Ho Jo’s also had a knack for having two very different atmospheres at once. Somehow, you could go to a Ho Jo’s and sit at the bar in a fancy dress and have cocktails, while at the same time a family is pulling in with their kids ready to hit the pool and have ice cream. The two somehow never mixed while existing in the same lobby or restaurant.

Every time we pulled into the parking lot of Ho Jo’s, I was bursting with excitement. I knew that four very important things were in my immediate future: French fries, ice cream, a pool with a slide, and the perfect beds to jump on.


I have so many great memories of being in the pool, yelling “Mom, Mom, look at this!” with my sister beside me shouting “Mommy, Mommy, watch this!” We had that kind of fun for hours. I am sure my mother looks back on this and thinks: “I didn’t really want to read that book, I wasn’t really that tired from driving for ten long hours. I was just so content to sit on my pool chair and listen to my kids yelling my name instead of relaxing.”

And the bed jumping! Oh, yes. And as we got older, my sister and I worked out that we could do somersaults from one bed to the other through the air. Again, I am sure my mother thinks to herself: “That was so charming. What little dolls they were. I didn’t mind screaming ‘Girls, stop! Someone is going to break her head. Don’t knock over the lamp! Who knocked over the lamp?'” It was hours of fun!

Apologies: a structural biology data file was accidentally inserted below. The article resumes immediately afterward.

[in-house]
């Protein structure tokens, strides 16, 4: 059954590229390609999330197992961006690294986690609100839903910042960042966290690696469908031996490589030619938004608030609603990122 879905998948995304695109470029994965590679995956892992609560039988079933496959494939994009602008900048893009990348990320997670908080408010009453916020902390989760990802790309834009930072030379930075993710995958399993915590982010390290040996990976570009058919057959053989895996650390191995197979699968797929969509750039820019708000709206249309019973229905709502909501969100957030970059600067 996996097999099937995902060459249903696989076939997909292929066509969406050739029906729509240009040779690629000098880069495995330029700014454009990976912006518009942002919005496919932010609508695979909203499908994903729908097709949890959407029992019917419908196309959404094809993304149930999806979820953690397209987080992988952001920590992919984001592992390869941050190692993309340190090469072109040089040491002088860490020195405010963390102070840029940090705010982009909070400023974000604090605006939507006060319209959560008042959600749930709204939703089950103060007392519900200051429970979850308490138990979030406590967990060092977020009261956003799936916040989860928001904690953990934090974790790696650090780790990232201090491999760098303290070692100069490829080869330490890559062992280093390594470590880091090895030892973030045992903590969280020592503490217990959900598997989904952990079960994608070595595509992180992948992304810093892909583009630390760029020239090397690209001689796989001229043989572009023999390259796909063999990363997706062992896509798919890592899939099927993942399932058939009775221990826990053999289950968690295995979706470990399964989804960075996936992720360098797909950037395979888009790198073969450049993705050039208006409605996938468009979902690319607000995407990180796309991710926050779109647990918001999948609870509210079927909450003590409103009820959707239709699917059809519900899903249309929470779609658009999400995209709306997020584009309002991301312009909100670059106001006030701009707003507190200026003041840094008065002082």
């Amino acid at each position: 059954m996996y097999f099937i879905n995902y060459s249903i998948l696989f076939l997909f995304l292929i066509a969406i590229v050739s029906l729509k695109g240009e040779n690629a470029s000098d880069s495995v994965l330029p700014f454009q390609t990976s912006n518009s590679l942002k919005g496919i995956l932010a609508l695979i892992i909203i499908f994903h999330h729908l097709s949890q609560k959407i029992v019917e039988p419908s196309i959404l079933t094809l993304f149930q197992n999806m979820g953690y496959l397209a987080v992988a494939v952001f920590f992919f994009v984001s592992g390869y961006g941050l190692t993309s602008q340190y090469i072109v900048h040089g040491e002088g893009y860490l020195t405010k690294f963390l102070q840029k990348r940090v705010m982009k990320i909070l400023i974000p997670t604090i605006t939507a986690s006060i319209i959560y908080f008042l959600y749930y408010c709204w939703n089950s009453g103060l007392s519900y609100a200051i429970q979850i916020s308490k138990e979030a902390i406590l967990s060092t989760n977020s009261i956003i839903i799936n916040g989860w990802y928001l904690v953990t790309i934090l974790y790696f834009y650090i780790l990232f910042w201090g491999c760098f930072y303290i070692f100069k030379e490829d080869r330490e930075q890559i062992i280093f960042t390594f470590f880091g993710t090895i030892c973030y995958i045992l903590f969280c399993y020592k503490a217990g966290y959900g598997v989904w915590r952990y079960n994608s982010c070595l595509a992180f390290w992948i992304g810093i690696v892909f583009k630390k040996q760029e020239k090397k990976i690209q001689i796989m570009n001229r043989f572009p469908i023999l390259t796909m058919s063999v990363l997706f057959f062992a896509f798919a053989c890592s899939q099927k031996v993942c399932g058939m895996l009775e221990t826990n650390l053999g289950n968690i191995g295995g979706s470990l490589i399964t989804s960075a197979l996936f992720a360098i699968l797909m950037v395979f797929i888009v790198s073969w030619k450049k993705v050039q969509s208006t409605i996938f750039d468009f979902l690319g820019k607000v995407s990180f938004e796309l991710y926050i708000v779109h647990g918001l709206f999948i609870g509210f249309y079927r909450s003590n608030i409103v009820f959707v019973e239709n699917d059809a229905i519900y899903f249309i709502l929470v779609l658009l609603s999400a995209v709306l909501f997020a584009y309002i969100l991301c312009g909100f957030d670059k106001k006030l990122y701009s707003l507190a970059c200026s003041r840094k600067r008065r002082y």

Look at that lush paneling and those light sconces, the gorgeous carpet colors, and the bed spread. Oh, those scratchy thin bed spreads. Who wouldn’t want to rest their weary heads here?

I definitely missed the heyday of Ho Jo’s. By the time that the early 1980’s came around, Ho Jo’s was in a rapid decline. My grandmother still held onto her tradition though, even as my mother balked at staying in the “outdated, crappy motels.” Holiday Inns were in our near future.

So, what killed the Ho Jo’s of my childhood? Well, I’m no hotel tycoon, but I tell ya, it was the damned Holidome. Look at the crap! Who can compete with indoor pools, hot tubs, shuffle board, and mini golf; and what’s worse, you don’t have to walk far to the bar because it’s RIGHT THERE! And the waiters bring you stuff to your pool chair, INSIDE! Even if you ask for five brown cows and your mom doesn’t know you’re ordering them and charging them to the room. Psha, they don’t care. They bring them to you and call you “Miss!”


Sure, sure, my sister and I would scream at the top of our lungs and bounce off the car windows until my mother agreed to choose the Holidome for the night. But that didn’t mean we didn’t love Ho Jo’s anymore. It was just a few times, I swear; we only cheated a few times, and it meant nothing. I mean, it was crazy fun and the brown cows were delicious, like I said, but we didn’t mean to leave you all alone Ho Jo’s; we didn’t mean to leave you with not enough customers for your fried clam strips. Oh my God! Am I responsible for taking down the entire Ho Jo’s empire? If I am, geez, I’m sorry, I was a kid. I had no idea! Kids don’t possess self control.


As awesome as the Holidome was, it still didn’t have that same feeling that you got from Ho Jo’s: the orange roof beckoning from the side of the highway, reminding you of the magic that awaited you. Ho Jo’s reminds me of a gentler time filled with warmth and possibilities, a time when I truly believed I could jump from one balcony to another and actually make it. Good thing I never tried.

So there you have it, my Love Story of Ho Jo’s.